Sure. So the book is called The War Below, Lithium, Copper, and the Global Battle to Power Our Lives. And at its core, the book is an exploration of choice. You know, my firm belief, Ryan, is that you get to ask your audience one question when you write a book. And the question that I'm asking here of the audience is, what are the choices that we're willing to make if we want to go green, if we want this energy transition, if we feel that climate change is serious and we need electric vehicles, solar panels, wind turbines, and other...

green energy devices to help fight climate change. And on top of that, if we also want all of the electronic gadgets and gizmos that are increasingly powered by lithium ion batteries and other critical minerals, cell phones, laptops, et cetera, then we have to be having the discussion about where we want them. And the book builds off of my work in my day job at Reuters, where I wrote about a lot of proposed minds in the United States and elsewhere that were facing various degrees of opposition due to one reason or another.

And the more I reported on these areas, I started to see a cohesive thread for a narrative emerge. Because in my previous life, I used to cover the oil and gas industry, and I think a lot of folks would fall into what I would say is pretty much just two camps. Either you tend to be okay with extracting oil and natural gas, or for various reasons, you might say, no, we've got to stop it, whether that's for climate reasons or other reasons. But with critical minerals, 98, 99 % of the people that I would interview in my day job,

would be broadly supportive of just the need for these critical minerals. The tension rose around where do we actually want to get them? And so they're in light of very interesting area that I thought as a journalist, as an author to push into here. Are there some places that are too special to mine? What are the standards for mining in places where we think it's okay to mine? Who should be able to say yes or no to a certain project, whether that's for indigenous reasons or ecological or environmental reasons? What are the...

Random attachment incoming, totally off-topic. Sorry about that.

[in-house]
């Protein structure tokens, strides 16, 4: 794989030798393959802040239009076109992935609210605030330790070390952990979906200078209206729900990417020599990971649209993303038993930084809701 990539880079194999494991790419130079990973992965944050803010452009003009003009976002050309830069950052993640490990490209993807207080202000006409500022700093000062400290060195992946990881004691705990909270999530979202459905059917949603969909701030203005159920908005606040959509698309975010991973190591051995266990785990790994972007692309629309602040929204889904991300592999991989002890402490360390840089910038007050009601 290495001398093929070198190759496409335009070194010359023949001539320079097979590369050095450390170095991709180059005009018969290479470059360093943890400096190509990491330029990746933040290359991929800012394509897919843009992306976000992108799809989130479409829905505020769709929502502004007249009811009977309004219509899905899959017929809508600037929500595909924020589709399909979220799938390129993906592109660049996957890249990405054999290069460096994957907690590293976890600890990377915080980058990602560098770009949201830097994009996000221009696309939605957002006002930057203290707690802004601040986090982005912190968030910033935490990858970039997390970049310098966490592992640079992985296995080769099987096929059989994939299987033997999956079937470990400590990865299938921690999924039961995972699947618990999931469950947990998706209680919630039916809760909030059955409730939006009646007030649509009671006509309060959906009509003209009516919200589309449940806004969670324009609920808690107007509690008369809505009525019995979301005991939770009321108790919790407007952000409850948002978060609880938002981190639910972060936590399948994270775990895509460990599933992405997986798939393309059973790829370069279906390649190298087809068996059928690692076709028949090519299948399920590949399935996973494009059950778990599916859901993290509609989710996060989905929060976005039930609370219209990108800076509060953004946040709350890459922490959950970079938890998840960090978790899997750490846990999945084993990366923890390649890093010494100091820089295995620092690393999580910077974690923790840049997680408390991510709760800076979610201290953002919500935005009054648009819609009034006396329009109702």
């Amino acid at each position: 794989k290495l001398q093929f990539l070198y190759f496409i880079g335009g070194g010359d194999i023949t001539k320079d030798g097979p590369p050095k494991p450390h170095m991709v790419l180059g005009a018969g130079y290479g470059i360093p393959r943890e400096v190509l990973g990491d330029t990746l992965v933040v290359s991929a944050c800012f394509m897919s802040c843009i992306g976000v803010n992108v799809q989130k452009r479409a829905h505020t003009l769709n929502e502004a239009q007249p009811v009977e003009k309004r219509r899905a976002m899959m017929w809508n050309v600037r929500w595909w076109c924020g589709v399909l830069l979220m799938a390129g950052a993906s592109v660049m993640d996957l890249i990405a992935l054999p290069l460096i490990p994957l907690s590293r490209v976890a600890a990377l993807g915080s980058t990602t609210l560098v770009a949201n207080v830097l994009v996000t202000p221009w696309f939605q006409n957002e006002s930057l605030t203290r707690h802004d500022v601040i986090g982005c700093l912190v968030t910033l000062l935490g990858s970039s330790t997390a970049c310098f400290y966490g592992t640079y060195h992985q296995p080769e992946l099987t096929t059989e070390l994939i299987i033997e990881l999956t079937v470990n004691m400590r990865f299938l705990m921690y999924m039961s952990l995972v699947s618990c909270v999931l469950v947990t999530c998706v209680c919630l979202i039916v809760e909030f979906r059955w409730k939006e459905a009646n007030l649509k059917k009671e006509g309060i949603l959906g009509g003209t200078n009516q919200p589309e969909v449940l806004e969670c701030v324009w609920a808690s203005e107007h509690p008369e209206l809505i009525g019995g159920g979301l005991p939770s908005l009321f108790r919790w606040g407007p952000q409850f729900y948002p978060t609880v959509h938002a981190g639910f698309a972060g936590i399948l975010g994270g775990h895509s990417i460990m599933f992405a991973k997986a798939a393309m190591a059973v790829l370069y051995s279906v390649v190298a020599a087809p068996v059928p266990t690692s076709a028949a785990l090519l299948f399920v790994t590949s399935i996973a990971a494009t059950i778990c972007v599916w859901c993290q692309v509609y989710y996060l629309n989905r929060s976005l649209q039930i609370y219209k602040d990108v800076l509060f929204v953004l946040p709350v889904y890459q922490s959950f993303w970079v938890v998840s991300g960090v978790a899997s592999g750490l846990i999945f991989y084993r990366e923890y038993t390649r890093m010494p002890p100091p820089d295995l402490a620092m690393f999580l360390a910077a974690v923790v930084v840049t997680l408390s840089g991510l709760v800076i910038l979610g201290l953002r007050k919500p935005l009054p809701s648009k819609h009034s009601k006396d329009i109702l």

deciding factors here. And we're not having this broad discussion right now. And so I really wanted the reader, especially in the United States, but more broadly, us as citizens of the world, to be really rustling with these topics. And so that's what I bring to the book. The book goes through several proposed projects across the United States and the world that would supply lithium and copper and nickel and cobalt and rare earths that are so vital for the energy transition. But they all face various levels of opposition.

Due to one degree or another. And I purposely don't take a stance on whether or not these forms of opposition are right or wrong. That's not my job, I don't think, here. But what it is my job to do is to bring to the reader the human stories or the people that are affected by the choices we're making or, more commonly, the choices we're not making right now. We just sort of assume we show up to a store and the product will be there without thinking through the very long supply chains that helped bring it to us. And.

I think, Ryan, if the coronavirus pandemic taught us anything, it's that these really long supply chains probably are not feasible anymore at all. I mean, it was four years ago this month that we discovered as a world, and especially here in the United States, that very few places made masks, that sort of most basic of medical equipment yet necessary during the pandemic. And I think that's just one product. And you extrapolate it across the millions of electronic devices that are powered by all these critical minerals, and you start to see the huge implications for the supply chain.

And it's about so much more than just electric vehicles. I think too often people just sort of take the issue and are like, oh yeah, I don't own an EV. I'll never buy one. Why does this affect me? Well, I'll tell you what, you probably got a cell phone. You probably got a laptop. You probably have a bunch of other lithium ion powered devices in your house and you don't even realize it. And these are just sort of basic goods, nevermind things that help us fight climate change. So that was all the stuff that sort of, you put it into a pot and that was what I hit boil on in the stove, if you will, to help.

really build this cohesive narrative. And I was really fortunate to be able to spend time with folks on all sides of this issue here and point out for the reader that there's more than one side when it comes to this critical mineralist debate. There's folks that might be supportive of a mine, but not want it here, or they might be broadly supportive of the energy transition, but they say for indigenous rights reasons, we shouldn't have this project here. And they're all different angles. And so what I wanted to do with the book is tell the human story as well here because...

Human beings are complex and it's important to not demonize or caricature one side or another or any of the sides. But I really wanted to paint for the reader who these people are, show them 3D warts and all so that folks can help form their own opinion about these complex areas.